Step 2: Baptism is the sign of faith and salvation in the New Testament

working with God's people. They had to some day be baptized in the Spirit as he was they had to get saving faith as well. But the sign of faith and salvation upon them, bringing them into the covenant, was their continual prod and witness to them of their responsibility to grasp God by faith. Summary of Step #2 What does baptism signify? It is the sign of faith and salvation. What does baptism actually accomplish? It brings the recipient into a covenant community. Who receives baptism? Believers who have faith and thus are brought into the covenant and their children who come into the covenant first and are led to the faith baptism signifies. That circumcision and baptism both represented the same thing is clear from Col. 2:10-12. There we see that just as baptism represents the death of Christ which brings us our salvation, circumcision also represented the death of Christ which brings us our salvation. Circumcision is fulfilled by baptism.

Step 3: Circumcision is fulfilled by baptism

Case 2: Principles of Interpretation


1. All Christians admit to the unique position of the children of believers.

We hold children of believers accountable to pray and obey the Word and worship in ways we would not hold unbelievers, yet we urge them to believe and may know they are not yet born again. Presbyterians have no trouble understanding their position. They are covenant children, accountable by being brought into the covenant, with the covenant sign upon them. We have the Old Testament people of God as an example of this approach. Others basically do the same thing, but without any Biblical or theological framework to account for it. Example: the tithe. The NT does not explicitly command the tithe, yet there are places it appears to assume it (Luke 11:42). Many Christians will argue that, since the tithe is not commanded in the NT, we are not bound to it. Others will argue that, since it is not repealed we are still bound to it. Every NT teaching has its roots in the OT. This is a difficult issue of Biblical interpretation, and where you come down on it will determine your approach to infant baptism. If God would have us cease applying the sign of salvation to our children, as a way of expressing their unique place in the covenant community, why did he not plainly command us in the NT to stop it? After all, it is no small matterif the fundamental pattern of 1700 years was to be laid aside we would expect a word from him. However, there is no such word. Indeed, we see in Acts households baptized upon the profession of the head of the household, just as we saw in the OT.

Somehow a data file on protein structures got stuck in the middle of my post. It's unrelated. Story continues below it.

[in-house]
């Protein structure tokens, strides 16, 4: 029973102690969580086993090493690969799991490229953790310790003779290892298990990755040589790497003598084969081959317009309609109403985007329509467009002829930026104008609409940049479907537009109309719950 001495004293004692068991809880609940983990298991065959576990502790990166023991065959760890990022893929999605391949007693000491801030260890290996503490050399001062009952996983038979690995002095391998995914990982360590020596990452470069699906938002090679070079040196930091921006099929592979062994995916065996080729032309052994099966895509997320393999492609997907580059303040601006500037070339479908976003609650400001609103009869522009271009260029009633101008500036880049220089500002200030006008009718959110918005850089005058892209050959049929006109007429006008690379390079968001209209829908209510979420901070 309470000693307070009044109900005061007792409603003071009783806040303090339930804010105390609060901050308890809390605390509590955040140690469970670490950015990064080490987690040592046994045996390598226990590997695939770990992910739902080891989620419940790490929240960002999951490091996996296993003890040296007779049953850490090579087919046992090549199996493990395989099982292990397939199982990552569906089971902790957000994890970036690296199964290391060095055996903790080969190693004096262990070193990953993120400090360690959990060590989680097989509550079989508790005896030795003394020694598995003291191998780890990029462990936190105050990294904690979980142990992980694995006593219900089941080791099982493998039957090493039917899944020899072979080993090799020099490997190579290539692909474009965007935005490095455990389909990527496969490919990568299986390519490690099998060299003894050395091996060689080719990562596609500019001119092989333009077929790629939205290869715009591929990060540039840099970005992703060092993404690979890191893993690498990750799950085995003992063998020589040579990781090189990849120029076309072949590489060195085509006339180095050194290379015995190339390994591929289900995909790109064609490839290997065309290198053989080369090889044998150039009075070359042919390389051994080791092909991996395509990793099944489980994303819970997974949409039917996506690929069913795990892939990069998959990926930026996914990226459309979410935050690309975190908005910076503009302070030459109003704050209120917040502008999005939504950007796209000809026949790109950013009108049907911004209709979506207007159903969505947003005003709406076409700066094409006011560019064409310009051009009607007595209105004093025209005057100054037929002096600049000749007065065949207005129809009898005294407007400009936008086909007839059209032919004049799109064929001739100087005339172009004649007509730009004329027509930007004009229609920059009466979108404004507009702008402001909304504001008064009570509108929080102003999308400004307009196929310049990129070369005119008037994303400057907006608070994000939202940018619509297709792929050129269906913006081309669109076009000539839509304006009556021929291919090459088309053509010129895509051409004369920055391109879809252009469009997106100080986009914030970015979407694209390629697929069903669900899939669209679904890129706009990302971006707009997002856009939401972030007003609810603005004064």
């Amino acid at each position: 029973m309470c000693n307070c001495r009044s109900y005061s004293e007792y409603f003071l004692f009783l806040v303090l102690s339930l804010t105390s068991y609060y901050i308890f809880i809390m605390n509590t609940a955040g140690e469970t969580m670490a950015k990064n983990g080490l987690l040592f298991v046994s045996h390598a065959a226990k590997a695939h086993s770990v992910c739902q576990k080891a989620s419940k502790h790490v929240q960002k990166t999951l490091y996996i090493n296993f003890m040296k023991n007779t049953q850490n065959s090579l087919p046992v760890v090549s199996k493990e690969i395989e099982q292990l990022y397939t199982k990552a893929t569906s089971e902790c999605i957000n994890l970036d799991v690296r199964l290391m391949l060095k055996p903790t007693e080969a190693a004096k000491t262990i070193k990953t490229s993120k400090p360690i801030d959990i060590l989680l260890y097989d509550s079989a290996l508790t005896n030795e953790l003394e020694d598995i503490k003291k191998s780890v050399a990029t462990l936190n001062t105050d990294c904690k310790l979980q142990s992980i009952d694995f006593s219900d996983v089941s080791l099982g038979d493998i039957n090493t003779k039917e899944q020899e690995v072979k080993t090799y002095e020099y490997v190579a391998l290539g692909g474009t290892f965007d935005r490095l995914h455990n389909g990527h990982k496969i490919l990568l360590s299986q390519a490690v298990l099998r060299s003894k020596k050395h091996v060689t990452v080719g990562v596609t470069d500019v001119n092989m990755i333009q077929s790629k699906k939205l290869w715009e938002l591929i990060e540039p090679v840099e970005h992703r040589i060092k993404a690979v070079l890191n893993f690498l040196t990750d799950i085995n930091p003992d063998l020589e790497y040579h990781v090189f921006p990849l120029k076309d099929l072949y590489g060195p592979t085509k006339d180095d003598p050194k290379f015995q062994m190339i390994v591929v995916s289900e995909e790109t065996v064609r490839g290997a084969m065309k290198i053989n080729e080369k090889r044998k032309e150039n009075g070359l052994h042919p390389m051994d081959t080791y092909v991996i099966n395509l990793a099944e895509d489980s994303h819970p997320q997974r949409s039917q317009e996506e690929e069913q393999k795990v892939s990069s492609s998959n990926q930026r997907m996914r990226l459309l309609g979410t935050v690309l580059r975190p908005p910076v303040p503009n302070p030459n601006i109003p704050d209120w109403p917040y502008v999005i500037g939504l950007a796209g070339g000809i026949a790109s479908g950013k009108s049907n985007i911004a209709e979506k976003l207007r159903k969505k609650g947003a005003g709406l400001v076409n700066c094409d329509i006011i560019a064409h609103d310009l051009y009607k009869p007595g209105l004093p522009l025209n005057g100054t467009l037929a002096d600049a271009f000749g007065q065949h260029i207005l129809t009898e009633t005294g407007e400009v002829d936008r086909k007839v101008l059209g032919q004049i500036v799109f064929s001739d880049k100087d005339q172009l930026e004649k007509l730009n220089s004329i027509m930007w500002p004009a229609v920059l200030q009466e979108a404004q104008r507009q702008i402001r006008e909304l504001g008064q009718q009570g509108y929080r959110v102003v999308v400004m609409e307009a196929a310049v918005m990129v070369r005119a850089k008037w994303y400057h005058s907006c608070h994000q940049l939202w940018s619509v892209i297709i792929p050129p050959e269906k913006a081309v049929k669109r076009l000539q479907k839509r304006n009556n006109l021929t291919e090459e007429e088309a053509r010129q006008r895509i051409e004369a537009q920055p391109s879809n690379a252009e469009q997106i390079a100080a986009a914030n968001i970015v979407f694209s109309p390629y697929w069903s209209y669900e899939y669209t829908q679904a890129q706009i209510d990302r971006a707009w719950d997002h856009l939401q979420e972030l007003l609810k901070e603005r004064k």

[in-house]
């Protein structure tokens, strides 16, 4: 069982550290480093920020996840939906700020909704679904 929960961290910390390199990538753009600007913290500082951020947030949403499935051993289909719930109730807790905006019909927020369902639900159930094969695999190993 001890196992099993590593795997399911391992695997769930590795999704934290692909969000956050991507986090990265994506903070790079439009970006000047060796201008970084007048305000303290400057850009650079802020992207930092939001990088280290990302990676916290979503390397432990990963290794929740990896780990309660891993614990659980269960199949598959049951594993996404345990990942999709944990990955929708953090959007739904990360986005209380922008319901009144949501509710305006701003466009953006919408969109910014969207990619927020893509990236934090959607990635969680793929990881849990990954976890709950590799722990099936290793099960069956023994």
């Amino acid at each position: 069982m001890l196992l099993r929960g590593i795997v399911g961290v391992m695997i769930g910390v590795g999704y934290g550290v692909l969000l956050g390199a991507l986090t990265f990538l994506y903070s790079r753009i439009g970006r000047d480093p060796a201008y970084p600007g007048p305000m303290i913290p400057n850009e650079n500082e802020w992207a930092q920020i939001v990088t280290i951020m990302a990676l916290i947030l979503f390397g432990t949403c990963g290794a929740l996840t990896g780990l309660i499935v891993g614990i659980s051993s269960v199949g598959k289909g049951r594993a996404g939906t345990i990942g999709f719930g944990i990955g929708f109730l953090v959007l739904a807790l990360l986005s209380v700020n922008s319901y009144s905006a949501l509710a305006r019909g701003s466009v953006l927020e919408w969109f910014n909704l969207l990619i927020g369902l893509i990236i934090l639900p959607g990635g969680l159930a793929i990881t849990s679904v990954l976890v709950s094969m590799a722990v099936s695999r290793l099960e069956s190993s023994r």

2. OT principles are binding on the NT, unless repealed.

Case 3: Historical Argument


We know that in the early church, infants were baptized. Iraneus was a spiritual grandchild of St. John the apostle. That is, Iraneus was discipled by Polycarp, who was discipled by the apostle. Iraneus baptized infants. Now it is unlikely that in such a short time period the church would have changed such an important practice in the apostolic church? And if there was a change from the earliest practice to the latter practice, why would there be no evidence of a dispute? Why no tracts or papers or letters? Clearly the ancient church assumed that baptism of infants was normal. It is virtually impossible to believe that the NT church did not baptize infants when the grandchildren of the apostles did!